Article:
Ok ok, technically that doesn’t exist, but we are making it happen :)
So…..what the heck is a Polymita and why are we so into them here at Animalia?
Polymitas are a genus of large, air breathing land snails. That sounds much pretty intimidating, but they are docile, friendly little critters. Today we are focused on the Polymita Picta, a very special and unique snail endemic to Cuba!
As you can see, the Polymita Picta is a beautiful snail with vibrant color patterns. Every snail has a unique color design. They truly are something to behold, however, that is also leading to their demise. Polymita snails are under serious threat for a variety of reasons (habitat loss, climate change, invasive species) but the biggest is likely humans. Poachers have been illegally collecting these snails, killing them, and selling the shells around the world.
POLYMITAS ARE IMPORTANT - BIG TIME
It’s just a snail you might say. Well, not so fast.
Think for a second about the country of Cuba. What are the first things that come to your mind?
Our guess is you probably thought of Havana, dancing, nightlife, cigars, Castro, or Guantanamo Bay. All valid.
But did you know that Cuba actually has 95% forest cover? Now that doesn’t mean it’s 95% forest today, but it’s subtropical and tropical forests are the predominant biome.
Much of the Cuban forest is still intact today. This is partly due to the lack of economic development that Castro’s regime and it’s long standing international trade embargoes place on it. In fact, forest cover in Cuba increased from about 14% in 1956 to 21% today. Many expect things to change in Cuba away from its socialist past, and if they do, development will uptick, putting these forests at risk as we are seeing in Brazil right now with the Amazon.
So now is the time to stand up and protect them proactively, not reactively as we do in much of the world now. The biodiversity in Cuba is incredible! It has more plant species than any other country in the Caribbean, ranks 10th in the world in reptile diversity with 91 different species, and yes of course, is the only home in the world to the Polymita Picta!
While Cuba has actually done a pretty good job in protecting it’s forests and even adopting sustainable practices like organic farming under Castro (no, we are not condoning Castro or his regime, but there is nothing wrong with acknowledging some of the things Cuba has done to protect its natural environment) - they are doing a poor job in protecting Polymitas and enforcing illegal trafficking.
This is bad news. You see these snails are not just natural beauties, they are also rainforest engineers. What we mean by this is they serve a critical symbiotic role to trees. Namely in eating fungi that can cause trees disease and harm. They also feed on moss and lichens, which while not typically harmful to trees, can compete for resources needed for photosynthesis when in abundance some studies show. A lot of important species in Cuba from hawks to snakes rely on Polymitas as their food source. You know, that whole food chain thing.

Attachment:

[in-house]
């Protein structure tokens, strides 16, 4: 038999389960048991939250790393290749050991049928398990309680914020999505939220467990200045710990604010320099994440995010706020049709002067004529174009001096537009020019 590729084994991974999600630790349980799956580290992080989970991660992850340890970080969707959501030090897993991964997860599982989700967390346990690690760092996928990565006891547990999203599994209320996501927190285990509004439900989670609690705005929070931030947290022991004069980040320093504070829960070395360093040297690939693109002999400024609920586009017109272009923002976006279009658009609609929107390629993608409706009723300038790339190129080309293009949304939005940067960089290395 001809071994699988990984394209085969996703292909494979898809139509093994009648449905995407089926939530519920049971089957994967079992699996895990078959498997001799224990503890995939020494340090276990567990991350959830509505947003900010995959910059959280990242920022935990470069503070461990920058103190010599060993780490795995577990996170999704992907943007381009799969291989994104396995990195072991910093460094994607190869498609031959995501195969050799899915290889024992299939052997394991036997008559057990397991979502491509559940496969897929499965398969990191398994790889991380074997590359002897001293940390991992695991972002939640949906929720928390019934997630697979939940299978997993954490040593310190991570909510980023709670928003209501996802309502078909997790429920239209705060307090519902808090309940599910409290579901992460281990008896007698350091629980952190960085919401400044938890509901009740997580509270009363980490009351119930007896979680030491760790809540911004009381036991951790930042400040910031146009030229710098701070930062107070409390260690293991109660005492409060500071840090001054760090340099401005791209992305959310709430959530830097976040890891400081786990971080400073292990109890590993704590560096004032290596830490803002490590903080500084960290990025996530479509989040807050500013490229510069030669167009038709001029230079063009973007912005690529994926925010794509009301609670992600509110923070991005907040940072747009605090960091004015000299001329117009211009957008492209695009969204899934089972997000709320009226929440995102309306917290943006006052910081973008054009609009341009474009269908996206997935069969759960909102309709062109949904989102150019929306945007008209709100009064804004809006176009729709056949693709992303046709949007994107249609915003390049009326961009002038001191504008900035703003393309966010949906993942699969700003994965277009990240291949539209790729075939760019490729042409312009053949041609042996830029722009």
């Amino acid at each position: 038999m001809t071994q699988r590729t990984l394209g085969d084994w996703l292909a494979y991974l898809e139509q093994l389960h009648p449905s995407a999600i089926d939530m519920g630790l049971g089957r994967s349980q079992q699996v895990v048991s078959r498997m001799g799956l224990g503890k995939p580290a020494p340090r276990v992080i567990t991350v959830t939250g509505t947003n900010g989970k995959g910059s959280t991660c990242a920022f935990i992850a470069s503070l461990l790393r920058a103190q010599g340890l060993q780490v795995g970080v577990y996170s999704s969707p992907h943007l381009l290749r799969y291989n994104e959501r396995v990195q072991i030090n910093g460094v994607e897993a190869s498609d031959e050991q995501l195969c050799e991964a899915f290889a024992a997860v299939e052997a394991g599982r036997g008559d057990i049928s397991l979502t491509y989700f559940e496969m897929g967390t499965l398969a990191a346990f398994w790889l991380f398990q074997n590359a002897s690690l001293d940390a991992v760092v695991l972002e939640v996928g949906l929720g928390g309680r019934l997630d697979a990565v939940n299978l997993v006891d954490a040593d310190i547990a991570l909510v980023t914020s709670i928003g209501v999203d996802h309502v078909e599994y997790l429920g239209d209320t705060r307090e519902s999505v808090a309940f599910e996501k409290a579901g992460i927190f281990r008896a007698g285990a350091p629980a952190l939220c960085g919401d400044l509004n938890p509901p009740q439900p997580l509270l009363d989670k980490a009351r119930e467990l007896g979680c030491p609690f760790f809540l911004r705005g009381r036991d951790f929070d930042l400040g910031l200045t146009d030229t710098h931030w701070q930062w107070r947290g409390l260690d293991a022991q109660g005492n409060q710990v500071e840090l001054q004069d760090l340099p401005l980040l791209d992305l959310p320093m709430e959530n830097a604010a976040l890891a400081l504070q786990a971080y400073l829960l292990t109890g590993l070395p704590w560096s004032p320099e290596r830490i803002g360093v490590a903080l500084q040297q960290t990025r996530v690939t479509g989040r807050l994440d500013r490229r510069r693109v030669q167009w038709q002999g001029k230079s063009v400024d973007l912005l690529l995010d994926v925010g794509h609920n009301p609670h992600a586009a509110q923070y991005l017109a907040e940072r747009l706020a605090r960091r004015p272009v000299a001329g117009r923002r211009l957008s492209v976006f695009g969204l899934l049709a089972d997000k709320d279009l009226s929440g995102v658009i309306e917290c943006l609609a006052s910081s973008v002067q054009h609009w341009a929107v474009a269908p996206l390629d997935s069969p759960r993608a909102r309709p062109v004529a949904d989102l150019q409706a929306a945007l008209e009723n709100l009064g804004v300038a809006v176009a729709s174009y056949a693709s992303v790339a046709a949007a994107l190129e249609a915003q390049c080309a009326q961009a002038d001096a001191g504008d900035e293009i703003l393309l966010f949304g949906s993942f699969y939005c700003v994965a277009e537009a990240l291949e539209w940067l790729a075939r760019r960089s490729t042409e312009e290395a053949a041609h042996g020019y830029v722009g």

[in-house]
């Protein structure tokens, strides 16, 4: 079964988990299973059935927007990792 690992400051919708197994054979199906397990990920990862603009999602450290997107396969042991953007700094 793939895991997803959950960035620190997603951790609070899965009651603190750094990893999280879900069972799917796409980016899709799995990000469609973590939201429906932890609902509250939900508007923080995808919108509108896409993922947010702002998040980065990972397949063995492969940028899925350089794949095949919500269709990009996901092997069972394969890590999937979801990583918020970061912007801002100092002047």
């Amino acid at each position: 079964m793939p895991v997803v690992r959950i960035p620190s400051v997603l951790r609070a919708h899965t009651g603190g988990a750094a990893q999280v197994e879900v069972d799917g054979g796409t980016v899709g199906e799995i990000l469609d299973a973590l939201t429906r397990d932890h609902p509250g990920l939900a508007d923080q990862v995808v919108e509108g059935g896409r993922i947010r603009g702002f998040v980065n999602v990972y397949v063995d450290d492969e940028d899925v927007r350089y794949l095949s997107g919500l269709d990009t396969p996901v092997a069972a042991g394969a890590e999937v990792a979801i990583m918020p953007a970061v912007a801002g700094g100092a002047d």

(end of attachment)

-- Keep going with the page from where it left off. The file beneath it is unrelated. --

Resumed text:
Polymitas also enrich farming in Cuba. Coffee leaves in particular benefit from Polymitas eating harmful fungi, and who doesn’t love a good cup of Cuban coffee?
So yeah, Polymitas need our help.
ENTER THE NORVIS
Larger threatened species like elephants and pandas and rhinos get a lot of international support. A snail? Not so much. Psychologists say this is because we are drawn to animals with faces like our own, and expressions we can see and relate to. You might say, wait, nobody has the trunk of an elephant. True, but elephants are highly social creatures with emotions we can visually recognize, hence the relatability.
So who is gonna fight for the Polymita snails?
Norvis Hernandez, that’s who! Norvis is one of the most inspiring people we have ever met here at Animalia. She has dedicated her entire career and life to protecting the Polymitas. She knows by doing so, she’s protecting other wild species in Cuba as well, and the Cuban forest overall.
She is a Cuban biologist who loves Polymitas so much, she even made her own music video about them!
You’ll soon find out we made our own music video as well :)
Norvis and her small, scrappy, but incredible team have focused their efforts on the following:
Educating Cubans locally about the importance of Polymitas and reporting any illegal poaching they see. She aims to make culturally taboo to mess with these gastropods, and is focusing a lot on the youth.
Research in the field to measure population changes, particularly looking at Polymita density in key biodiversity zones
Working with local farmers to educate them about the benefits of Polymitas and adopting practices to protect them and help them flourish
Working with Cuban government to continue to push them to enforcing Polymita protection and translating for them the positive impact these snails have on the Cuban ecosystem and thus economy
Creating sustainable, ethical Polymita tourism where people can take photos, not shells!
Perhaps the biggest challenge for Norvis is reaching folks outside of Cuba. There are major internet restrictions in Cuba and many apps we often use today and take for granted are blocked.
This is also a problem in reaching larger US marketplaces that are not doing their part in cutting off illegal sales of Polymita shells. For example, look at our exchange with Ebay just last week.
HOW YOU CAN HELP
Now we come to our ask of you!
As a way to support Polymita conservation, we made a very special, limited run line of Hoodies and Sweats with the fashion brand DeerDana.
These are made of 100% recycled cotton, are fantastically comfortable and lightweight (perfect for spring and fall), and purchasing them supports Polymita conservation & spreads awareness.
All of our Newsletter subscribers get 15% off! Just use the code POLYMITA in checkout.